Assuming that the OP has been answered (there was no need for the nazis to invade a country more usefull as an ally) let’s continue with the less serious side.
Hitler was briefing his generals:
- “Tomorrow you wll invade Switzerland. - Any questions”
After a tense silence came a general:
- “Vhat shall vee do in the afternoon.”
or how about the Swiss trying vainly after the war to insist that “Swiss Nazi Gold” was really only a classic hits radio station?
I think what shibboleth meant was that Poland [BI]had[/BI] land that once belonged to Germany. After the Treaty of Versailles, Poland [BI]was accorded[/BI] land that once belonged to Germany, specifically, the Danzing Corridor (modern-day “Gdansk” in Polish). and East Prussia (“Ostpreussen” in German).
After Germany’s defeat at the end of WWII, these areas, and the former German province of “Westpreussen” (West Prussia), reverted to Polish control. Some parts of East Prussia became Russian – e.g., the capital city of the former German province of East Prussia, “Koenigsberg” became modern-day “Kaliningrad” when it came under Soviet/Russian control in 1945.
So today, the former German provinces of West and East Prussia no longer exist as they now constitute the northwestern corner of Poland. (Parts of West Prussia, however, were absorbed by the former DDR, or East Germany, and are now part of the current Germany).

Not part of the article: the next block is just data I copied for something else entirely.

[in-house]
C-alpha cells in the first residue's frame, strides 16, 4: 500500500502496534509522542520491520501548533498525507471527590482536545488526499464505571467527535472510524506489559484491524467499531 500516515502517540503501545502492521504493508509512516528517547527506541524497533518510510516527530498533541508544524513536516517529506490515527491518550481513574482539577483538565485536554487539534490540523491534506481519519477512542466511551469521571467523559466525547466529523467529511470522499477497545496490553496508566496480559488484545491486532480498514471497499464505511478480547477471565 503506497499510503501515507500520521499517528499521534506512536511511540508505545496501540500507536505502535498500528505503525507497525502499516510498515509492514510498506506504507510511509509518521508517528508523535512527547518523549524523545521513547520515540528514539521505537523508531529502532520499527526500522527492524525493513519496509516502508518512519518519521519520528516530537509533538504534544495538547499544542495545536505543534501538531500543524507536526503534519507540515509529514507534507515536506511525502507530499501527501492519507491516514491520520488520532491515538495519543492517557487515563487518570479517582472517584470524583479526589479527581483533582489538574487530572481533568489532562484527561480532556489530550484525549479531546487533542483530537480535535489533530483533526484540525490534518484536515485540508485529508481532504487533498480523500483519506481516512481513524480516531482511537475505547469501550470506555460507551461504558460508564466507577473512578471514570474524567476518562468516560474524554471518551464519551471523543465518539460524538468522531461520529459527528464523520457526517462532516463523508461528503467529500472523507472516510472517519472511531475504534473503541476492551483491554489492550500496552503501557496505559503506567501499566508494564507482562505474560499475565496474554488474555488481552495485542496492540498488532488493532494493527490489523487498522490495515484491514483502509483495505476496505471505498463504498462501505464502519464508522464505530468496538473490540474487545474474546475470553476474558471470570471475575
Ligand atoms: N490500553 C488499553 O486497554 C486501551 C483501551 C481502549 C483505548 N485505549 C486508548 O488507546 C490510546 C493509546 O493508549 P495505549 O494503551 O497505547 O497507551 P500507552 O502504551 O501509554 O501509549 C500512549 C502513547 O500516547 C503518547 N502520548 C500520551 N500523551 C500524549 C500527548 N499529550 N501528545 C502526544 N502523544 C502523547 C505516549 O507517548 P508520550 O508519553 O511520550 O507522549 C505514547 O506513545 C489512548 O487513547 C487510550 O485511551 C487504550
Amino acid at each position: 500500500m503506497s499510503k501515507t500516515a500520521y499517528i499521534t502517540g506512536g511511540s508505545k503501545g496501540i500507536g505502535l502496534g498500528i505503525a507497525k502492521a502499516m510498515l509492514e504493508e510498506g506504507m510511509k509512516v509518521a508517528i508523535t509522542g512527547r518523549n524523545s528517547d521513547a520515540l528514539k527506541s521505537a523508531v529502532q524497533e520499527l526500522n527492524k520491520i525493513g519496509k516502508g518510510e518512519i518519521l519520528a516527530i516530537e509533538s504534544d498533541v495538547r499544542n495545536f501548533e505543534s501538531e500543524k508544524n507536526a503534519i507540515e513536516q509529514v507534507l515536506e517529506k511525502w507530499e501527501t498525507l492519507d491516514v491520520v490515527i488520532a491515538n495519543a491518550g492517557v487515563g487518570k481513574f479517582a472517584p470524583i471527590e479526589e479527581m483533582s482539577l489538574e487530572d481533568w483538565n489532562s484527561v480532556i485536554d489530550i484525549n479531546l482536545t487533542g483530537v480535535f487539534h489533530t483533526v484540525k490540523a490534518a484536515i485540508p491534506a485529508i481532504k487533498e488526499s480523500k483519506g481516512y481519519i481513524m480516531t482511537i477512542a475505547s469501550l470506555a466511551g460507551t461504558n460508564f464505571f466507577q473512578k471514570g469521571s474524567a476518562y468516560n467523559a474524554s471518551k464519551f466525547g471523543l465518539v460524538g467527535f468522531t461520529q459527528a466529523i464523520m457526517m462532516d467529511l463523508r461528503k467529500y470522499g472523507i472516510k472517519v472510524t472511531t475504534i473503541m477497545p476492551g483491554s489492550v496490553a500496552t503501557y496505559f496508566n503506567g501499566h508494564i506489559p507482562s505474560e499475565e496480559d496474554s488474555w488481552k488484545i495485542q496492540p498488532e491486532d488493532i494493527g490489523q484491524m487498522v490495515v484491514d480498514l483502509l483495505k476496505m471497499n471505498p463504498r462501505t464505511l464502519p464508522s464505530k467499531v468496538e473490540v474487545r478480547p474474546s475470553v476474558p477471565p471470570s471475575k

The point is that Poland was always a sovereign country – and notwithstanding Germany’s WWII claim to the hotly contested areas mentioned above, which had German minority populations at the time – Poland never belonged to Germany.
At the end of WWII, the German population in these areas were forcibly displaced after WWII by the influx of Polish refugees from the Baltic republics.
Since 1945, Poland and Russia now have full possession and sovereignty over these former German provinces – and hopefully it’ll stay that way.
Hitler was high on methanphetamine and so were his troops. You’ve heard of marching powder.
I don’t think that Hitler invaded England , unless he did it so secrectly that we never noticed.
Not England itself, but he did invade part of the UK: the channel islands.
Yes, I was simplifying things in my post. I didn’t mean that all of Poland was once German. Thanks for expanding on that.
Actually, the Channel Islands are not part of the UK, nor of the EU.
The summer of 1940.
One Luftwaffe airman at a time…
Imported food supplies? They make Swiss chocolate in-house. What else could they possibly have needed?